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What is a Lionfish?

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  • Written By: Niki Foster
  • Edited By: Bronwyn Harris
  • Last Modified Date: 12 November 2016
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A lionfish, alternatively called dragon fish, scorpion fish, or turkey fish, is a venomous tropical marine fish noted for its long, separated spines. It is not a single fish species, but rather incorporates many species of the family Scorpaenidae. Many people enjoy the appearance of lionfish, which are often brightly colored and striped, making them popular aquarium fish. They are often striped in some combination of brown, red, yellow, orange, black, and white.

Native to the tropical waters of the Indo-Pacific region, lionfish also live in coral regions of the Eastern Atlantic and the Caribbean. They tend to live around crevices and caves, where they spend most of the day. These fish are thought to be nocturnal. They are active predators with quick reflexes that feed on smaller fish. They use their poisonous spines to subdue their prey before swallowing it whole.

Though lionfish are relatively easy to care for as pets due to their hardiness, the possibility of being stung by their spines makes them an impractical choice of aquarium fish for many people. The sting is quite painful and often accompanied by swelling. Systemic symptoms consistent with shock can also occur, including dizziness, hypotension, shortness of breath, nausea, headache, and muscle weakness. Tissue necrosis at the site of the sting is rare, though possible. No deaths have been reported in humans as a result of the venom.

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The severity of lionfish venom varies according to the size and species of the fish. A sting can be treated with heat. Immersing the affected area in hot water, about 113°F (45°C), for 30 to 40 minutes can alleviate the pain and swelling.

Lionfish are edible, and though they carry venom, preparing them safely is not difficult. This is because the venom is contained in the spines, rather than in the internal organs of the fish.

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Discuss this Article

anon321302
Post 8

We can always use a new food stock, and there should be no limits on catching and killing this unwanted invasive species.

anon208611
Post 7

anon15299 (Post 3) makes an error which could be painful to someone preparing lionfish for cooking.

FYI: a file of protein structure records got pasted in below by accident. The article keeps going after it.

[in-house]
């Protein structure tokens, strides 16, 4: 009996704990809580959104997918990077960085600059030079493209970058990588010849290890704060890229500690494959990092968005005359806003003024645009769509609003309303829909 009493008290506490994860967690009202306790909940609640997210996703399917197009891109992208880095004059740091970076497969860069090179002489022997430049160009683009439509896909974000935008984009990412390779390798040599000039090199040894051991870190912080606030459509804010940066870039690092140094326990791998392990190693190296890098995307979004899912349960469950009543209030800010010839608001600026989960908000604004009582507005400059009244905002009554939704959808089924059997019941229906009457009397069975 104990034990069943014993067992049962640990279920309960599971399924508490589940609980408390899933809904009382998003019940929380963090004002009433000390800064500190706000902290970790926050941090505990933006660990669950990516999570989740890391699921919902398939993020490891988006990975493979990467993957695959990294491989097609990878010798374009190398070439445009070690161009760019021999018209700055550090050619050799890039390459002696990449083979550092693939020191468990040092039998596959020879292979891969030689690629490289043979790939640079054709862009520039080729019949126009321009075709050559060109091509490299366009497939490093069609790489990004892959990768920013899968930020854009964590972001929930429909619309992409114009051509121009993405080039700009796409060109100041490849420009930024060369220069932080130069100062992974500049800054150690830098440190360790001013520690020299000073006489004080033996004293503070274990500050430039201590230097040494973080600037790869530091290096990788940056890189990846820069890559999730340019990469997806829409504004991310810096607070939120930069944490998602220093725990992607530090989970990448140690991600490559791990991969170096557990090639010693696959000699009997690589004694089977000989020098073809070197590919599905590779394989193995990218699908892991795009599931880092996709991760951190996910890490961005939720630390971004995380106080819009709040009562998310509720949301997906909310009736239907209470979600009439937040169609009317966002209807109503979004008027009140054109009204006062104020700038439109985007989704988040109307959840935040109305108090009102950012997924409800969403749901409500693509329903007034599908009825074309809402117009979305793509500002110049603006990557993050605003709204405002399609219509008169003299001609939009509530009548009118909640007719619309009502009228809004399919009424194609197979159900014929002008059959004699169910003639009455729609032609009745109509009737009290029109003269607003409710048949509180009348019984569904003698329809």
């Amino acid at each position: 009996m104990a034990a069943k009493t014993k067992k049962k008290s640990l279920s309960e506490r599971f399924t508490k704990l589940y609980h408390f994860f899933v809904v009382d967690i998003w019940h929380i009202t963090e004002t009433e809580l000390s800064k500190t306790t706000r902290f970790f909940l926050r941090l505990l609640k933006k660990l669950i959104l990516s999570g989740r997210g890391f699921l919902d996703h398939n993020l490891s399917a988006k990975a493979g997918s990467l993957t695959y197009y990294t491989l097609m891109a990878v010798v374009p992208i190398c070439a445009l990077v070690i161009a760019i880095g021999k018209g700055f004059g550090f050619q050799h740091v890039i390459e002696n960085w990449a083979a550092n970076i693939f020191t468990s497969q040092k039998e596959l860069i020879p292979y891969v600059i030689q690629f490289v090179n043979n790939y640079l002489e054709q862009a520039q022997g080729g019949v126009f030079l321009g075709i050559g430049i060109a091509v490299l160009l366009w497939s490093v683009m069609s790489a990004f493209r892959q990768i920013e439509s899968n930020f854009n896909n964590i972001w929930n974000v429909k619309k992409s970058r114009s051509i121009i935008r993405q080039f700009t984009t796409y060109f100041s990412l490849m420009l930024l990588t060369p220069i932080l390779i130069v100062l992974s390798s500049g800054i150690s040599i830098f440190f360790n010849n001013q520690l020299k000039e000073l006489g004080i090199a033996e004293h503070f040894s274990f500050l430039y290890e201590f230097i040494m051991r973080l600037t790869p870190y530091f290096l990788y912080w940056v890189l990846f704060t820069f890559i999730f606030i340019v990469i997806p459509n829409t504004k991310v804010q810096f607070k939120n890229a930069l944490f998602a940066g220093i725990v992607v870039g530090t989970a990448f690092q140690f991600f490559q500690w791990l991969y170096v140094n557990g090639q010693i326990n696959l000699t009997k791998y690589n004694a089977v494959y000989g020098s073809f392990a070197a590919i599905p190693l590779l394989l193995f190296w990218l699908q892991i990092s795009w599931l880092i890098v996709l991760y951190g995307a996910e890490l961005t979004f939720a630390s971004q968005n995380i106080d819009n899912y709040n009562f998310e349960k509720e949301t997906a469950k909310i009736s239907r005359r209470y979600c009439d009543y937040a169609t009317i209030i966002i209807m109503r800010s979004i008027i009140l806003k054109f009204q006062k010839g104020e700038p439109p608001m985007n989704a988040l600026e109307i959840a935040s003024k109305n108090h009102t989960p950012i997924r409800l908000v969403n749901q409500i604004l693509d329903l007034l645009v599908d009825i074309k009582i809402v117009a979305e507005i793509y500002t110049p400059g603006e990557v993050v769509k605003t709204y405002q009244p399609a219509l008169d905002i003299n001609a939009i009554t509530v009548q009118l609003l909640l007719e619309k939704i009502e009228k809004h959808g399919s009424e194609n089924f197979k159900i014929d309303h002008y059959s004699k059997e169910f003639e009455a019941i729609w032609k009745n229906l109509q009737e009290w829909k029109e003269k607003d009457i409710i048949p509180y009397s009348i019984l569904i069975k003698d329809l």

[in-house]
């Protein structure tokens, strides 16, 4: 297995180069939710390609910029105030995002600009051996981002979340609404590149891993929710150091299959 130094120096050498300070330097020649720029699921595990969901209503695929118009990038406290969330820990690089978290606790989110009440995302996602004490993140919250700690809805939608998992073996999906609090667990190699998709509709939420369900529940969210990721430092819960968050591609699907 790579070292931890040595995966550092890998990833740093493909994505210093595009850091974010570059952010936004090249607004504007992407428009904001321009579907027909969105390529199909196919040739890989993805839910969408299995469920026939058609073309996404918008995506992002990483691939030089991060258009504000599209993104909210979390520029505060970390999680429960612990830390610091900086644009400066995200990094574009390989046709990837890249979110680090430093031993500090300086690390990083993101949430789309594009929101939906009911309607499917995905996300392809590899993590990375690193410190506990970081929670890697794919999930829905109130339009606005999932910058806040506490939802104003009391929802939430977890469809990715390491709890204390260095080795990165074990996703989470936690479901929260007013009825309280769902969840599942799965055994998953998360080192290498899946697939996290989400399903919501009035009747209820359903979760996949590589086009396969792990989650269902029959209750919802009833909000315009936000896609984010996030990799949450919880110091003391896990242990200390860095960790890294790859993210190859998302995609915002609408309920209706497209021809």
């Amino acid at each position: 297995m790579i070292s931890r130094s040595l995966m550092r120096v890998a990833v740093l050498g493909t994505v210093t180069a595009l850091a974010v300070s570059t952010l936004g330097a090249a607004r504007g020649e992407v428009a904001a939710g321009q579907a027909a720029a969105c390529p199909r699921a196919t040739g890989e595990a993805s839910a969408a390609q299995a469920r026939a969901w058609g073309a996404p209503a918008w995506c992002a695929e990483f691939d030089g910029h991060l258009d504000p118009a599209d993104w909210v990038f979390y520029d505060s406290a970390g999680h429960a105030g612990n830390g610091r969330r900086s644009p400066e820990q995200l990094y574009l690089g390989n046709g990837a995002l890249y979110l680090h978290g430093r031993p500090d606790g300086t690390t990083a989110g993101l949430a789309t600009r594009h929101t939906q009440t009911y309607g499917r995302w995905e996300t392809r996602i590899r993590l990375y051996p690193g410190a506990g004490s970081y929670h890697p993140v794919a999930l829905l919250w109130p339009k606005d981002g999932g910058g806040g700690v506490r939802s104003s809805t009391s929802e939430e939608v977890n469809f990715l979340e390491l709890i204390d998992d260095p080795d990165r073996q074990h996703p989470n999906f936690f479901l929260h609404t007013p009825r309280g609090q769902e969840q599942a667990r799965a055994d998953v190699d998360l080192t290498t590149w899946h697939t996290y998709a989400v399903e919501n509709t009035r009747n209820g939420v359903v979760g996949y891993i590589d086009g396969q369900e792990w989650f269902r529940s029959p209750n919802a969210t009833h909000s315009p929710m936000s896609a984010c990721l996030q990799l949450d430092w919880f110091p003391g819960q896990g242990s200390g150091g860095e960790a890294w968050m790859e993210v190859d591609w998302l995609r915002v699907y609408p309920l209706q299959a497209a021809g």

Not only the dorsal fin is poisonous. The leading spine on the pelvic and anal fins are also poisonous and must be removed to render the handling of the fish safe. A good kitchen scissors is the best tool for this removal but, if one is not available, then carefully chop them off with a sturdy knife or a small cleaver.

anon40372
Post 5

We are actually holding a workshop on lionfish on Little Farmers cay in the Exuma cays, in the Bahamas. we are teaching the locals about the fish, rounding as much of them up as we can, and having a large grill out!

anon33078
Post 4

Kill Em'. Kill Em All. They will ruin the Carib.

anon15299
Post 3

Just had Lionfish in Long Island, BHS. We carefully cut the fillets off and then sauteed it in butter. It's a bland white fish that needs seasoning or would be great fried as fingers or nuggets. Just make sure it's dead and watch the dorsal spines. The others are not toxic. BHS government is trying to promote people eating them since they are edible and are taking over the reefs.

anon12230
Post 2

I recently ate some lionfish by accident at a restaurant. They called it Gilt Taco. I thought it was fish, but when I tasted it it tasted like chicken (really it did) after I ate it I was told it was fish. I would never have thought that in a million years. It was cooked like a chicken stew but the fish shredded. Who knew?

anon5932
Post 1

Since the lionfish is not native to the Caribbean & Atlantic and rather got here by human stupidity, they're becoming a real nuisance (no natural predators). Any hints on how to prepare the fish for eating? I'd really like to get rid of a few of them...

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